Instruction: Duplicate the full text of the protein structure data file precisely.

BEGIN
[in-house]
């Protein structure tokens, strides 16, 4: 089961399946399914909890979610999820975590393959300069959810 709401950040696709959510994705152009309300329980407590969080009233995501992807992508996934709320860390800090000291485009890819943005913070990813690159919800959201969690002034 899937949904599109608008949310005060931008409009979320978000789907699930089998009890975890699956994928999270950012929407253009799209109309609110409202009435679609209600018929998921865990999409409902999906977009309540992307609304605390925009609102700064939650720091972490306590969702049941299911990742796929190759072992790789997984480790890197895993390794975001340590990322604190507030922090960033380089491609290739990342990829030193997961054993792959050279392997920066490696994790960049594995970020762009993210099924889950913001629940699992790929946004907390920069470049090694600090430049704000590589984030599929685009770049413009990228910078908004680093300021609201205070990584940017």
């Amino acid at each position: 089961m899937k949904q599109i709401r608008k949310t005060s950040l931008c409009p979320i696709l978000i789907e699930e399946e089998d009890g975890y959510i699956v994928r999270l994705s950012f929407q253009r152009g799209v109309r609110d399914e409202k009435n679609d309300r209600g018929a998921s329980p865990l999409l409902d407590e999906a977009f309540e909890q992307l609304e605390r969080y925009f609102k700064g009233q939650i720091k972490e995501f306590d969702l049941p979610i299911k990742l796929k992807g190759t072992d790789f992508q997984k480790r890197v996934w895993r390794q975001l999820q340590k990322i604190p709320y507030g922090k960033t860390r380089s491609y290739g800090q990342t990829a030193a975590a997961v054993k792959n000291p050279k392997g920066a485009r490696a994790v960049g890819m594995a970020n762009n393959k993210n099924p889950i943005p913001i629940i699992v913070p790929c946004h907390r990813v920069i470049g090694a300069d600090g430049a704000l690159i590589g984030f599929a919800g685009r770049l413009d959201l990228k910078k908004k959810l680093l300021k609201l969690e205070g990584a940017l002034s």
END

[in-house]
């Protein structure tokens, strides 16, 4: 089961399946399914909890979610999820975590393959300069959810 709401950040696709959510994705152009309300329980407590969080009233995501992807992508996934709320860390800090000291485009890819943005913070990813690159919800959201969690002034 899937949904599109608008949310005060931008409009979320978000789907699930089998009890975890699956994928999270950012929407253009799209109309609110409202009435679609209600018929998921865990999409409902999906977009309540992307609304605390925009609102700064939650720091972490306590969702049941299911990742796929190759072992790789997984480790890197895993390794975001340590990322604190507030922090960033380089491609290739990342990829030193997961054993792959050279392997920066490696994790960049594995970020762009993210099924889950913001629940699992790929946004907390920069470049090694600090430049704000590589984030599929685009770049413009990228910078908004680093300021609201205070990584940017």
């Amino acid at each position: 089961m899937k949904q599109i709401r608008k949310t005060s950040l931008c409009p979320i696709l978000i789907e699930e399946e089998d009890g975890y959510i699956v994928r999270l994705s950012f929407q253009r152009g799209v109309r609110d399914e409202k009435n679609d309300r209600g018929a998921s329980p865990l999409l409902d407590e999906a977009f309540e909890q992307l609304e605390r969080y925009f609102k700064g009233q939650i720091k972490e995501f306590d969702l049941p979610i299911k990742l796929k992807g190759t072992d790789f992508q997984k480790r890197v996934w895993r390794q975001l999820q340590k990322i604190p709320y507030g922090k960033t860390r380089s491609y290739g800090q990342t990829a030193a975590a997961v054993k792959n000291p050279k392997g920066a485009r490696a994790v960049g890819m594995a970020n762009n393959k993210n099924p889950i943005p913001i629940i699992v913070p790929c946004h907390r990813v920069i470049g090694a300069d600090g430049a704000l690159i590589g984030f599929a919800g685009r770049l413009d959201l990228k910078k908004k959810l680093l300021k609201l969690e205070g990584a940017l002034s």